The contrast hits "what is a reality for a lot African-Americans, especially male professionals, which is living in this dual world: The way I have to behave in my professional world vs. the way I behave and function when I'm with my friends," Mr. Islam said. While that subtlety might escape a white viewer, there is a more universal message: There's nothing like a cold beer after a long workday. One of Coors Light's most successful general-market spots was originally conceived as an African-American-targeted campaign. It features hip-hop mogul Ice Cube arguing with a bottle of Coors Light over which is colder, Cube or the brew.

When Commonground first approached MillerCoors Chief Marketing Officer Andy England with the ad, he told the shop that it "feels much, much bigger than just African-American," Mr. Islam recalled. So they unleashed it into the general market last year. It was the right call. The ad stole the show when it made its debut at a distributors meeting, drawing big cheers from the overwhelmingly white crowd of wholesalers.

MillerCoors still targets specific audiences, even ramping up efforts to reach Hispanics in their neighborhoods with point-of -sale messaging touting its sponsorship of a Mexican soccer league. But even within Hispanic communities, lines are blurring. For instance, Bromley, the brand's Hispanic agency, used to create separate Coors Light TV spots for Puerto Ricans and Mexicans. The Puerto Rican ads were more urban, while the Mexican spots featured Western gear such as cowboy hats.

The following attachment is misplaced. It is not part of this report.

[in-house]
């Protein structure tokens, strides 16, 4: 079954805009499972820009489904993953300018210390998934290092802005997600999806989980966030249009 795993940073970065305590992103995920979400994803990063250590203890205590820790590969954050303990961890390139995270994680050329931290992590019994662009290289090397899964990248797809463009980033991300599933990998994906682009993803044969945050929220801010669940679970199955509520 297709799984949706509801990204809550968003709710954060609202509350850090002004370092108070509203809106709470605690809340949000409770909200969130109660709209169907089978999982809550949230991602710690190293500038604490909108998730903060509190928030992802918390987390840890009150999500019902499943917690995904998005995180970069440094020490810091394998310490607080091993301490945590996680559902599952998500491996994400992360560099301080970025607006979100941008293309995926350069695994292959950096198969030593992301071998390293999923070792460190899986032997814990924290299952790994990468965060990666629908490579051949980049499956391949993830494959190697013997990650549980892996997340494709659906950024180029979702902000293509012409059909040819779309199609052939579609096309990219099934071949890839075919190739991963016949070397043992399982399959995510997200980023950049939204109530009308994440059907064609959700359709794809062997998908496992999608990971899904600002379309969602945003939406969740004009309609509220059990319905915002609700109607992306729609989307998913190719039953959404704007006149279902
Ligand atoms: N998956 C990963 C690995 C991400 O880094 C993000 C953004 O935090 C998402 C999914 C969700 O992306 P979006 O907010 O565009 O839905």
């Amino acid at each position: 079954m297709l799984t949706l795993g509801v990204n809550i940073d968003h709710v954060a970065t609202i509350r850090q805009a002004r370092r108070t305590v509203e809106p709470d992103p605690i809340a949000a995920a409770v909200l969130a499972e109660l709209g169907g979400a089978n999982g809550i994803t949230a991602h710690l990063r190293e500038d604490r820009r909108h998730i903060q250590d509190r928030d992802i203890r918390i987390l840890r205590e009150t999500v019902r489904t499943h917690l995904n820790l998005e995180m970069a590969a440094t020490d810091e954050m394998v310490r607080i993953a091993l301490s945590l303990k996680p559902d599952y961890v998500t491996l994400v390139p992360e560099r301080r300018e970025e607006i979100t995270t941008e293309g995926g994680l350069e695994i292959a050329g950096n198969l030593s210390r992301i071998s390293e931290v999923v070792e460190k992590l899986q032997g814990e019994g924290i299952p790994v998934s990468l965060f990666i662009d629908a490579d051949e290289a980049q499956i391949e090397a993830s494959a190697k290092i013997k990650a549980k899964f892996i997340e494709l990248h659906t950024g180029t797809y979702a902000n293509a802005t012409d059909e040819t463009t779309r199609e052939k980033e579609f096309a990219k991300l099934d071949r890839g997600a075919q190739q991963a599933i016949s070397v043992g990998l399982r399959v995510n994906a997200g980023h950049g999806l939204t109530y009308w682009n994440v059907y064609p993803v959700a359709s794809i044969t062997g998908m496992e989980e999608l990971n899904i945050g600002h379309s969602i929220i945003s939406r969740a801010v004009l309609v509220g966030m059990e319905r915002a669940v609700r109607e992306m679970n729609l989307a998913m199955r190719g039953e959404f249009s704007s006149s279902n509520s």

But as the percentage of U.S.-born Hispanics has grown, the ads evolved to include partygoers of all ethnicities, including some spots that are running in the general market. The ads are "portraying folks as how they see their world. [And] they see their worlds as pretty diverse worlds, so it has to be relevant and real in terms of how they live their lives," said Ernest Bromley, CEO of the shop.

Inclusion was also on the mind of Heineken USA when it launched its "Legends" campaign last year. One spot shows a man charming his way into a lavish party filled with people of all colors, nationalities and cultures. At the same time, the importer scrapped its African-American-targeted TV ads because the "Legends" campaign tested exceedingly well with the demographic, according to Heineken.

Anheuser-Busch, meantime, is making music a bigger part of its advertising because "music has a cultural relevance that is transcendent," Mr. Chibe said. The brewer has given heavy mass-media airplay to a Bud Light spot featuring Cuban-American hip-hop star Pitbull by Hispanic agency LatinWorks. And A-B recently announced a Labor Day weekend music festival called "Budweiser Made in America," headlined and curated by Jay -Z and featuring rock, hip-hop, R&B, Latin and dance acts.

Steve Stoute, CEO of Translation, an A-B ad agency that helped develop the festival, said: "I don't see [the festival] as African-American ... I see it as inclusive and responsive to mirroring what's taking place in America today."